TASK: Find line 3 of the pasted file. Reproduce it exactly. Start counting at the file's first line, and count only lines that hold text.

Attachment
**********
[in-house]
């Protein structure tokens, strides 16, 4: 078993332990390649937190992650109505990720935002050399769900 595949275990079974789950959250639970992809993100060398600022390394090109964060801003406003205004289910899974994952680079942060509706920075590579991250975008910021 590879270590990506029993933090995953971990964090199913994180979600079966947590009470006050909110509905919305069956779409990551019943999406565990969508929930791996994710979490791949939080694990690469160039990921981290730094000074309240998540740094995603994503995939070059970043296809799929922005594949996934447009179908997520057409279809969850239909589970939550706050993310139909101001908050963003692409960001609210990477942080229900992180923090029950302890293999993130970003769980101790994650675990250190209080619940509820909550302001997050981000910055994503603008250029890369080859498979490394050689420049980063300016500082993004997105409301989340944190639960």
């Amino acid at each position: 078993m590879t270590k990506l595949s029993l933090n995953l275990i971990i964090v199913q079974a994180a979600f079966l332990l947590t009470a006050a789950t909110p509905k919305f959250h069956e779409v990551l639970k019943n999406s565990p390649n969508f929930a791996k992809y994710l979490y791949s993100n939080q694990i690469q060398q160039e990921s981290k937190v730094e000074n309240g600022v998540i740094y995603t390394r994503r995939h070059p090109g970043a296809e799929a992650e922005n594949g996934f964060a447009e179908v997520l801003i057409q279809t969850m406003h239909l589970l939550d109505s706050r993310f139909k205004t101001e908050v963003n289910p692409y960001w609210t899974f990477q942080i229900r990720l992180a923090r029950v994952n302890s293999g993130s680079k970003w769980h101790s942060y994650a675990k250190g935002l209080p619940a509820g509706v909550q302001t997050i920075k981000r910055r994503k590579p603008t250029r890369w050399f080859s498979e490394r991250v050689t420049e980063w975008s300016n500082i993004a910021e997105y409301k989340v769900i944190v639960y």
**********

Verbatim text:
């Amino acid at each position: 078993m590879t270590k990506l595949s029993l933090n995953l275990i971990i964090v199913q079974a994180a979600f079966l332990l947590t009470a006050a789950t909110p509905k919305f959250h069956e779409v990551l639970k019943n999406s565990p390649n969508f929930a791996k992809y994710l979490y791949s993100n939080q694990i690469q060398q160039e990921s981290k937190v730094e000074n309240g600022v998540i740094y995603t390394r994503r995939h070059p090109g970043a296809e799929a992650e922005n594949g996934f964060a447009e179908v997520l801003i057409q279809t969850m406003h239909l589970l939550d109505s706050r993310f139909k205004t101001e908050v963003n289910p692409y960001w609210t899974f990477q942080i229900r990720l992180a923090r029950v994952n302890s293999g993130s680079k970003w769980h101790s942060y994650a675990k250190g935002l209080p619940a509820g509706v909550q302001t997050i920075k981000r910055r994503k590579p603008t250029r890369w050399f080859s498979e490394r991250v050689t420049e980063w975008s300016n500082i993004a910021e997105y409301k989340v769900i944190v639960y």